SimCorp: a niche supplier to the finance industry
Copenhagen headquartered SimCorp is the global leader in integrated software solutions for large asset managers, insurance companies and sovereign wealth funds. Its main product, SimCorp Dimension, builds on the company’s state of the art investment book of records (IBOR) technology to provide front-to-back office multi-asset class functionality to its clients. More than half of the top 50 global investment managers are Dimension users and US$20 trillion was managed through the system in 2018.
Unusually for a company that is a supplier to the finance industry, SimCorp isn’t a particularly cyclical business as revenue is earnt from license fees which are independent to the amount of funds clients have under management. SimCorp’s products are embedded within their client’s daily operations, including compliance with government regulation, and as a result are not considered a discretionary expense. It also helps that customers are large institutions such as the Abu Dhabi Investment Authority, the Healthcare of Ontario Pension Plan and UBS Asset Management, that can easily withstand periods of market volatility. In addition to high revenue visibility, SimCorp displays many of the traits we like to see in a business.
SimCorp’s 50-year long presence in the industry and early
focus on integrated solutions lie at the core of the company’s
SimCorp software allows clients to run incredibly complex operations smoothly and accurately, and once adopted it is risky and disruptive for them to migrate to an alternative provider. Over the years, the recurring revenues from this sticky client base has enabled SimCorp to fund the development of one the best solutions available in the market today. It is now extremely difficult for smaller peers to keep up with, let alone to challenge, SimCorp’s leadership.
Figure 1: Global Market Shares
Whilst Dimension can be purchased as one solution, clients
tend to purchase its individual modules over time in order to
minimise implementation risk. SimCorp has developed its
modules organically rather than through M&A, which allows
for seamless integration, placing SimCorp at an advantage when clients seek to adopt additional software solutions
when compared to standalone solutions. Aggregating
independently-developed pieces of software is not a
straightforward process and carries multiple risks. So, trying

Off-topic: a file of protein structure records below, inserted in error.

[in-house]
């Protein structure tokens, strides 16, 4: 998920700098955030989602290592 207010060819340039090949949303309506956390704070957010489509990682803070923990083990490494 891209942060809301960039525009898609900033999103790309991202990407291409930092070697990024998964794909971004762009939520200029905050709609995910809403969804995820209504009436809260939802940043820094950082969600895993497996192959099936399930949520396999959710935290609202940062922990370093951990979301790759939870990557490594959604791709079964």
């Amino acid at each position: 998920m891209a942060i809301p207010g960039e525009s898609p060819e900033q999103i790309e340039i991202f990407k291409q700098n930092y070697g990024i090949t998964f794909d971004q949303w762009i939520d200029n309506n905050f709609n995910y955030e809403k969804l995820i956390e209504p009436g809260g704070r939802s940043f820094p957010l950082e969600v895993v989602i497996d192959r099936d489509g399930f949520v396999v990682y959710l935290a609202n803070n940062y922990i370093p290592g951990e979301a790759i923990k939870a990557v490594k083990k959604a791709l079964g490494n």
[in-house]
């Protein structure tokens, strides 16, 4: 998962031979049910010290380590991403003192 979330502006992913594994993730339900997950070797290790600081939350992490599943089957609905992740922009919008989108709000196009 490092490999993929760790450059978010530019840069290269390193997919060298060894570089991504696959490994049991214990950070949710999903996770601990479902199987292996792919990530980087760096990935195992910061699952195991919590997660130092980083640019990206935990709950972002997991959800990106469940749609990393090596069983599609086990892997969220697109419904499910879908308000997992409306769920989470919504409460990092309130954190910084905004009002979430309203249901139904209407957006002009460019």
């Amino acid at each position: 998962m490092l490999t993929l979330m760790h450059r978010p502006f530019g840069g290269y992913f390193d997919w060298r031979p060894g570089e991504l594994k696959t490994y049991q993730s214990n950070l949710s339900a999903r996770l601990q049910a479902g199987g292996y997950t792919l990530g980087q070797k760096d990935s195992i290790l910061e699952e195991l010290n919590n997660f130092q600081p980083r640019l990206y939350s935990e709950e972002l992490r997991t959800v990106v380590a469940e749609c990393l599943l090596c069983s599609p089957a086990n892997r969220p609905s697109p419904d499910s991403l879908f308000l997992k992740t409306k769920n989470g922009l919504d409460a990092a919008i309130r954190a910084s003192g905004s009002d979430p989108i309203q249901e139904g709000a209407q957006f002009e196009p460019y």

to replicate SimCorp’s level of integration through M&A is
problematic, even for well capitalised new entrants.
Great prospects for growth
SimCorp currently has a leading 15% global market share. But,
importantly, to grow it doesn’t need to displace BlackRock
and State Street, the other two leading industry players,
which would not be easy given the above-mentioned high
switching costs that users experience.
Rather, SimCorp’s main growth opportunity is to win over
financial institutions that are currently using outdated
software and are looking to upgrade. Such institutions form
the majority of the addressable market (Figure 1). In addition,
another 10% of the addressable market is comprised of inhouse systems which are quickly becoming obsolete due to
the increasing demand from clients for accurate performance
reporting and regulatory compliance. Error prone excel
spreadsheets and clunky products that have been coded
internally are likely to be replaced over time by the third party
software designed by Simcorp, BlackRock and State Street.
SimCorp should be able to expand its business for many years
Attractive and well managed business
Given the nature of software businesses where development
expenses are mostly incurred upfront, SimCorp doesn’t
require much capital to grow. Since 2006, the company has
grown sales by almost four times while achieving an average free
cash flow conversion of 99% (Figure 2).
SimCorp has a long serving management team and an
engaged workforce which collectively own about 5% of the
company’s shares. Management is quite conservative –
research and development are fully expensed every year and
the company has a negligible amount of debt. Management
has been paying most of the annual free cashflows to
shareholders in the form of dividends and buybacks and we
expect this to continue, even during this difficult year.
Figure 2: Sales (LHS) and Cash Conversion (RHS)
The Fairlight View
Due to the COVID-19 induced sharp and indiscriminate sell off across global stock markets, the Fairlight Global Small & Mid Cap Fund was recently able to establish a position in SimCorp at an attractive multiple of free cash flow.
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Alvise is a partner and portfolio manager for the Fairlight Asset Management Global Small and Mid Cap Fund. Alvise previously worked at Forager Funds for more than six years where he focused mainly on global companies.